Partisan agitprop around issues of immigration, race, and the ugly truths of America’s past are never not in the news or detonating social media these days, so Fandor viewers hardly need Black History Month to underscore the continued relevance of John Sayles’ 1984 “E.T. Comes to Harlem” fable The Brother from Another Planet. Yet, the occasion also offers a great excuse to revisit the indie gem, a lo-fi sci-fi update of African American slave narratives that looks decades ahead to the Afrofuturism in recent streaming adaptations, including “Lovecraft Country” (produced by Jordan Peele’s Monkeypaw Productions) and “The Underground Railroad” (Barry Jenkins’ epic dramatization of the Colson Whitehead novel).
The story tracks the adventures of the titular Brother (Joe Morton, in an expressively wordless performance), a mute empath who rockets to Earth in tattered rags and a pair of M.C. Hammer-ready parachute pants, traversing Manhattan in a search to find more beings like him, meanwhile providing a blank slate for every stranger he meets (and often befriends) to project themselves onto. Much of the actions roots around Harlem, and the inviting dive bar where the Brother stumbles into something like community and understanding, but also pivots across the city, registering the observant and sometimes perplexed views of the ultimate tourist—who, just like millions of others, has come to the Big Apple from far away, looking to find his destiny.
The film falls perfectly into the cycle of mid-1980s indies set in a New York City steering its way from the tenement funk of the ’70s to the apparent flash and affluence of the Reagan Era, situating characters within the tension of that cultural shift. The uneasy new world into which our wordless hero arrives also is recognizable in the street scenes, and the often-urban soundtracks (polyrhythms meet postpunk), of Smithereens (1982), Stranger Than Paradise (1984), After Hours and Desperately Seeking Susan (1985), She’s Gotta Have It—which shared cinematographer Ernest Dickerson—and Something Wild (1986). Even more so, the narrative offers a nearly uncanny parallel to one of 1984’s biggest box office successes, James Cameron and Gale Ann Hurd’s The Terminator (which owes more direct debt to a classic source, Chris Marker’s La Jetee). Rather than in Griffith Observatory, the Brother plops down at Ellis Island, as has many a poor immigrant before him, missing his right foot—amputation once was a punishment for enslaved people who ran away and were captured—which his assortment of unique superpowers allows him to regrow (with all three toes intact). And like resistance warrior-from-the-future John Connor, this refugee from oppression is pursued by a relentless nemesis. In absurdist contrast to Arnold Schwarzenegger’s iconic man-machine, these space-cops are a pair of clueless men-in-black (played by writer-director Sayles and David Strathairn), whose turtlenecks and dorky mannerisms anticipate the Nihilists in The Big Lebowski—more a joke than a threat, even if the threat keeps the Brother moving fast on his feet.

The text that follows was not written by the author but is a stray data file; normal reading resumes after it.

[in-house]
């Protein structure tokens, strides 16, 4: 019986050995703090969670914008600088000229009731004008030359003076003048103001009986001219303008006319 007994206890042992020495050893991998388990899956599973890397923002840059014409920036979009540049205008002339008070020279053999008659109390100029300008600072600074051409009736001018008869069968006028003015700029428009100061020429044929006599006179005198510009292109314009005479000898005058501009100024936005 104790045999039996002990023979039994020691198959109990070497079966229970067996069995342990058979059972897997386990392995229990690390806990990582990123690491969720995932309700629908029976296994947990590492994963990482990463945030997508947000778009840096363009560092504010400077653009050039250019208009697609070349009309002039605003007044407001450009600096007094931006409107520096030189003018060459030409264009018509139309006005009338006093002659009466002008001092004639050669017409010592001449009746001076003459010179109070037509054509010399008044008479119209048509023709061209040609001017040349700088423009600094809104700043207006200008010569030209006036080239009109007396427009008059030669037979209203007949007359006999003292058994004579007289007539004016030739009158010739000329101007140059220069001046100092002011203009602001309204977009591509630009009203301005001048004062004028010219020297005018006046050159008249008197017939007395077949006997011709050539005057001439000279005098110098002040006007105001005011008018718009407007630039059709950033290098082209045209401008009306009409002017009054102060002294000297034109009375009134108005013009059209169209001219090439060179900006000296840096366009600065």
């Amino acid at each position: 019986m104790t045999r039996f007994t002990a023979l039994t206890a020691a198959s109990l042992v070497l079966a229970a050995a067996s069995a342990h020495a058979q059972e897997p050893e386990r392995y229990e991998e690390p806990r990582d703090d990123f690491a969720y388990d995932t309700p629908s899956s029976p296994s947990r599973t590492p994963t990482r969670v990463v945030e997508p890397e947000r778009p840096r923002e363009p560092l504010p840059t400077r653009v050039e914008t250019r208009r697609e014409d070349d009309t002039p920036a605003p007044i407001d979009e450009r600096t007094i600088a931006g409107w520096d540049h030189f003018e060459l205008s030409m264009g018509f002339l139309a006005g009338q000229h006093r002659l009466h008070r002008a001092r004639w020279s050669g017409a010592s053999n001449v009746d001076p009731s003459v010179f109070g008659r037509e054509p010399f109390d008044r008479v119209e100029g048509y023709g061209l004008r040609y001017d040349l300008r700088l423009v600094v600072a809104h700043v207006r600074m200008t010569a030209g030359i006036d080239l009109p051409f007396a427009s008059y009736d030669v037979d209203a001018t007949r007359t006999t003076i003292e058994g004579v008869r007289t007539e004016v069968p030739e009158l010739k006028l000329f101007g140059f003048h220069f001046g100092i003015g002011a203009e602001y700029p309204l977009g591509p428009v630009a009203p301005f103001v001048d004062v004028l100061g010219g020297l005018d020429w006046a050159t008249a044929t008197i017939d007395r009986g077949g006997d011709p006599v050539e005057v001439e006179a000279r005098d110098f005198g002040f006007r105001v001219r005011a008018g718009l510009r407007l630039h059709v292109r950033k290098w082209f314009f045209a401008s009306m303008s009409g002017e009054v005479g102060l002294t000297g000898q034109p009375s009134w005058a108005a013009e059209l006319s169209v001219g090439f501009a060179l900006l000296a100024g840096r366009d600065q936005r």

Morton (who ironically plays the inventor of the robot overlords Skynet in Terminator 2: Judgment Day) imbues the Brother with generosity and grace. If presented with a certain guileless innocence, he’s neither averse to carnal pleasures—as a meet-cute encounter turned one-night stand with jazz singer Dee Dee Bridgewater reveals—nor imposing some payback of his own, as he uses optic trickery (a detachable eyeball that doubles as a surveillance camera) to expose, and depose, the head of a drug ring. This was Sayles’ fourth film, a box office rebound after the New Jersey period romance Baby It’s You that was made in the wake of his MacArthur Foundation Genius Grant. While critics at the time dinged it for having clunky storytelling, a lot of the film’s jesting vibe and episodic sequences bounce with a scruffy charm. The extraterrestrial humor is wisely generated out of the Brother’s own sense of character. In one running bit, his healing touch applies not only to the regeneration of appendages but to the shorted-out electronic guts of video games, especially the ones (very popular at the time) bleeping, blorping and frippering away with simulations of intergalactic warfare. Both funny and tragic is the antagonized regard the Brother has towards the police. Even when one of the cops tries to be friendly, he bails out of the scene quickly. ACAB, he seems to think, regardless of his open acceptance towards our planet.